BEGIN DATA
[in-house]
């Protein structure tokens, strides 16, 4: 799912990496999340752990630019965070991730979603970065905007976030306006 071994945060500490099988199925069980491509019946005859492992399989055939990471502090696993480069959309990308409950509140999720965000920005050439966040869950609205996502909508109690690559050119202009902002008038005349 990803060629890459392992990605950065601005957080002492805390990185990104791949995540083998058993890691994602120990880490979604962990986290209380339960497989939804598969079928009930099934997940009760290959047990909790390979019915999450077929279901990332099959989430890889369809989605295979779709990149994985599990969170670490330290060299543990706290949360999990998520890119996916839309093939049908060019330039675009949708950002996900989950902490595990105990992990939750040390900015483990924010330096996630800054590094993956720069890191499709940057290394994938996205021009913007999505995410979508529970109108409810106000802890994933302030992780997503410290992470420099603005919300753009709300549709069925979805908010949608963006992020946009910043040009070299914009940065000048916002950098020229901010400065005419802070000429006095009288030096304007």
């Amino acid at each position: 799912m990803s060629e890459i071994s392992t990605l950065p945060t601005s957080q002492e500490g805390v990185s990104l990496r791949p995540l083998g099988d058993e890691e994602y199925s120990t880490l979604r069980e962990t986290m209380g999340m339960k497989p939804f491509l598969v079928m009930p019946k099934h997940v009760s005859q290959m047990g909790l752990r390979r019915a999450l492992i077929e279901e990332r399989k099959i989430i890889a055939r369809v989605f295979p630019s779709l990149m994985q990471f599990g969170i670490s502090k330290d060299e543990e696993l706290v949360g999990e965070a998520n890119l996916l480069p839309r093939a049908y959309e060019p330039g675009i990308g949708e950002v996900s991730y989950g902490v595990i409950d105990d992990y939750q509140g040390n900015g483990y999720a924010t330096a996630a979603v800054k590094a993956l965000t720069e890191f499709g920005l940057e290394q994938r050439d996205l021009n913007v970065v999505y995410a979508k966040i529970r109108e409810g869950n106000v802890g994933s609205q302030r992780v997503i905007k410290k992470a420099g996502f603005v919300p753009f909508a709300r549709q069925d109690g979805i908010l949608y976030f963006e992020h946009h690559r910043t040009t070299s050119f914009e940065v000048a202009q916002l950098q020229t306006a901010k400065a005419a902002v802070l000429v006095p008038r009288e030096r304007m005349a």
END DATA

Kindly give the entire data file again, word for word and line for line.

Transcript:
[in-house]
């Protein structure tokens, strides 16, 4: 799912990496999340752990630019965070991730979603970065905007976030306006 071994945060500490099988199925069980491509019946005859492992399989055939990471502090696993480069959309990308409950509140999720965000920005050439966040869950609205996502909508109690690559050119202009902002008038005349 990803060629890459392992990605950065601005957080002492805390990185990104791949995540083998058993890691994602120990880490979604962990986290209380339960497989939804598969079928009930099934997940009760290959047990909790390979019915999450077929279901990332099959989430890889369809989605295979779709990149994985599990969170670490330290060299543990706290949360999990998520890119996916839309093939049908060019330039675009949708950002996900989950902490595990105990992990939750040390900015483990924010330096996630800054590094993956720069890191499709940057290394994938996205021009913007999505995410979508529970109108409810106000802890994933302030992780997503410290992470420099603005919300753009709300549709069925979805908010949608963006992020946009910043040009070299914009940065000048916002950098020229901010400065005419802070000429006095009288030096304007």
């Amino acid at each position: 799912m990803s060629e890459i071994s392992t990605l950065p945060t601005s957080q002492e500490g805390v990185s990104l990496r791949p995540l083998g099988d058993e890691e994602y199925s120990t880490l979604r069980e962990t986290m209380g999340m339960k497989p939804f491509l598969v079928m009930p019946k099934h997940v009760s005859q290959m047990g909790l752990r390979r019915a999450l492992i077929e279901e990332r399989k099959i989430i890889a055939r369809v989605f295979p630019s779709l990149m994985q990471f599990g969170i670490s502090k330290d060299e543990e696993l706290v949360g999990e965070a998520n890119l996916l480069p839309r093939a049908y959309e060019p330039g675009i990308g949708e950002v996900s991730y989950g902490v595990i409950d105990d992990y939750q509140g040390n900015g483990y999720a924010t330096a996630a979603v800054k590094a993956l965000t720069e890191f499709g920005l940057e290394q994938r050439d996205l021009n913007v970065v999505y995410a979508k966040i529970r109108e409810g869950n106000v802890g994933s609205q302030r992780v997503i905007k410290k992470a420099g996502f603005v919300p753009f909508a709300r549709q069925d109690g979805i908010l949608y976030f963006e992020h946009h690559r910043t040009t070299s050119f914009e940065v000048a202009q916002l950098q020229t306006a901010k400065a005419a902002v802070l000429v006095p008038r009288e030096r304007m005349a």